Horse hay sales at Master Made Feeds, Inc., in Grapevine, TX, have tapered off slightly this year. Owner Mitch Waters thinks that may be a carryover from the 2011 drought in Texas.
“Last year, finding hay in this area was extremely tough,” says Waters. “So people did a lot of shopping around for hay in other areas. They may have found some new suppliers that they want to stay with for a while. Overall, I’d say we’ve had a good year for sales, but it’s certainly down from where it was two years ago.”
Declining horse populations in the Dallas metro area, where Waters operates two retail feed stores, may also be a factor. “With feed so hard to come by last year, a lot of people cut back on the number of animals they were keeping. If they had four or five before, they might be down to one or two now. Or if they had an older horse that died, they may not have replaced it.”
Coastal bermudagrass is still the preferred hay type for many of Waters’ horse-owning customers, and seems to have “a little more availability this year,” says Waters. That’s mostly because the wet August and September months allowed growers to take third cuttings, and, in some cases, even fourth cuttings. “We had 4-5” of rain in mid-August,” he says. “That’s a great time in the growing season to get the moisture, because we have plenty of heat then.”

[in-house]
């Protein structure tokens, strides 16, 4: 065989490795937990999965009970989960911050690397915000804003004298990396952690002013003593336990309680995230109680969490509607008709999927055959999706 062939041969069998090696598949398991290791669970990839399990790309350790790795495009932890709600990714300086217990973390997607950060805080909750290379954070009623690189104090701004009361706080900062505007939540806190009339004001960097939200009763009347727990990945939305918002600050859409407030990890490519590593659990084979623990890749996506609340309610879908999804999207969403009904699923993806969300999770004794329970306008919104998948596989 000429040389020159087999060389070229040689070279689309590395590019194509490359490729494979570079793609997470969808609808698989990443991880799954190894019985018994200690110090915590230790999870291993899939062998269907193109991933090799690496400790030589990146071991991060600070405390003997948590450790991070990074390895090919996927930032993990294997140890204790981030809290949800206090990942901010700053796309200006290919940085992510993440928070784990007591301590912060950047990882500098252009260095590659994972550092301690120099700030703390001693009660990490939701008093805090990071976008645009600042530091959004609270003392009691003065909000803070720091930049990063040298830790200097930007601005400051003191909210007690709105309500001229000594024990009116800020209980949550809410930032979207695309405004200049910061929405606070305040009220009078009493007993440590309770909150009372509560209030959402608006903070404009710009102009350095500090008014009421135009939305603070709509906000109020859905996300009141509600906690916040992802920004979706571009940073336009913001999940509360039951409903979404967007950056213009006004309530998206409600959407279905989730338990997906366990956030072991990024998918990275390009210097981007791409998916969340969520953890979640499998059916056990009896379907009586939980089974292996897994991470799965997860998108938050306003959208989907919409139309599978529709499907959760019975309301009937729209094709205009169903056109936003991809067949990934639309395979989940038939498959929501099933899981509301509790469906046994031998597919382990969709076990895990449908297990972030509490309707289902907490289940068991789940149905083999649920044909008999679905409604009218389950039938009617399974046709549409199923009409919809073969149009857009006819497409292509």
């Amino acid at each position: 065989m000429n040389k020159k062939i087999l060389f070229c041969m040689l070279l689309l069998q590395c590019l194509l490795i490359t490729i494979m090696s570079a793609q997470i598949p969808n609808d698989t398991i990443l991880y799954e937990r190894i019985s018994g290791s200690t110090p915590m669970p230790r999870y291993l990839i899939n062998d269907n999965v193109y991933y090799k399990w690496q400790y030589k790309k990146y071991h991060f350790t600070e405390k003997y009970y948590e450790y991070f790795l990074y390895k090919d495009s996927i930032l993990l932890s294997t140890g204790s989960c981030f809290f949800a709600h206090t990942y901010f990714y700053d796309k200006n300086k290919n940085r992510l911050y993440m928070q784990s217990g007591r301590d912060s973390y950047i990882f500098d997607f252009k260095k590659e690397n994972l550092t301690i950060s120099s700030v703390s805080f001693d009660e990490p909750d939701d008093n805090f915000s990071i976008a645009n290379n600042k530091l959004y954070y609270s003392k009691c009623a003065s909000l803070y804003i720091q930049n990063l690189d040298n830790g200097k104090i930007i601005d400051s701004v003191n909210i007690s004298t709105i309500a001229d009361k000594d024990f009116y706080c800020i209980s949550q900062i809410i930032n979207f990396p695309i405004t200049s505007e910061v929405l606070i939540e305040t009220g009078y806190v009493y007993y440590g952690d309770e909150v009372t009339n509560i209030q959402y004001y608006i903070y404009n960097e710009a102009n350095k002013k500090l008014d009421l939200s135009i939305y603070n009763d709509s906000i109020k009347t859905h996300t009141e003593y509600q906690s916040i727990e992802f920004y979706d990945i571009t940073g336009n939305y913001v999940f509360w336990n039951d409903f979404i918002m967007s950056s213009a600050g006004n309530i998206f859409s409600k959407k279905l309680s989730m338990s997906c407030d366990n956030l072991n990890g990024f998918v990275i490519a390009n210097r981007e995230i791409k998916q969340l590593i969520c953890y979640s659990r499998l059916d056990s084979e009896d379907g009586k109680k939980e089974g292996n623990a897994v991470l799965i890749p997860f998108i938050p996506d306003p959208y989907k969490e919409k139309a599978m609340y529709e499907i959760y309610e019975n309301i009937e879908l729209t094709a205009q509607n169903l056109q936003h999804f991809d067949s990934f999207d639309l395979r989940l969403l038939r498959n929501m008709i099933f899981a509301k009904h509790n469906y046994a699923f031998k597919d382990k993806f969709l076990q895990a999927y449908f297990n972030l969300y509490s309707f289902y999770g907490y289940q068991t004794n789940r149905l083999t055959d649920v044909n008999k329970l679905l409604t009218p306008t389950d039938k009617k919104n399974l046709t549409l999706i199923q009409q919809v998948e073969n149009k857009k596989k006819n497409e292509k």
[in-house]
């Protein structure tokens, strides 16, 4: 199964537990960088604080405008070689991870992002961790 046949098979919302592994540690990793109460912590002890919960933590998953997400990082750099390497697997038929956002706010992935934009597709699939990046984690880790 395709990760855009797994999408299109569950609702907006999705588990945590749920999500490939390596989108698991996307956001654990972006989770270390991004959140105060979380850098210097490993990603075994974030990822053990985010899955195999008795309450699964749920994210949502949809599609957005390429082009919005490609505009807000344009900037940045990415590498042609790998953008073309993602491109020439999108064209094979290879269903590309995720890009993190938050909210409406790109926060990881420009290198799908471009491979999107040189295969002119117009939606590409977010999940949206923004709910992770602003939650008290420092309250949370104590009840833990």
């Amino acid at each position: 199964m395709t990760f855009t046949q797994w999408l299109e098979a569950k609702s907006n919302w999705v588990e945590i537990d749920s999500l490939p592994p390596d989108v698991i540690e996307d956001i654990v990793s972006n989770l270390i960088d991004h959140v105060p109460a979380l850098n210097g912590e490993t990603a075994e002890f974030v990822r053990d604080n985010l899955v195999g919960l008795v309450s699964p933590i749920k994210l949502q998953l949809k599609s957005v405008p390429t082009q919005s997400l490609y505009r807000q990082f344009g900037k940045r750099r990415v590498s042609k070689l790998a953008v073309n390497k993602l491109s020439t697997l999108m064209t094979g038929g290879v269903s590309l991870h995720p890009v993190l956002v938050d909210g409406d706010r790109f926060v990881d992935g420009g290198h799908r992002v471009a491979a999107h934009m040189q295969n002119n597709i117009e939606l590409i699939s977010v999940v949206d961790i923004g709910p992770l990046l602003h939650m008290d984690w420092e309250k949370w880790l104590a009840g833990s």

On the other hand, high-quality hay could still be hard to come by this winter, Waters says. “We’re still making up ground from last year’s drought. Everybody’s barns were empty when the growing season started this year. And a lot of people didn’t want to spend money on fertilizer last year because of the drought. That may have caught up with us a little bit this year.”
The net result, Waters says, is that the price of higher-quality hay could increase, especially toward the end of 2012 or the start of next year. “People who packed away some quality hay should be able to get just about whatever they want for it once we get into that busy sales season in January through May.”
Right now, Waters is selling locally produced Coastal bermudagrass at $12.50 per 50- to 55-lb bale. Last winter, the price topped out at around $15/bale. For three-string bales of bermudagrass, weighing 100 lbs each and shipped in from California, he’s getting $25/bale. Last year, the price was closer to $29/bale.
To contact Waters, call 817-481-2321 or email firstname.lastname@example.org.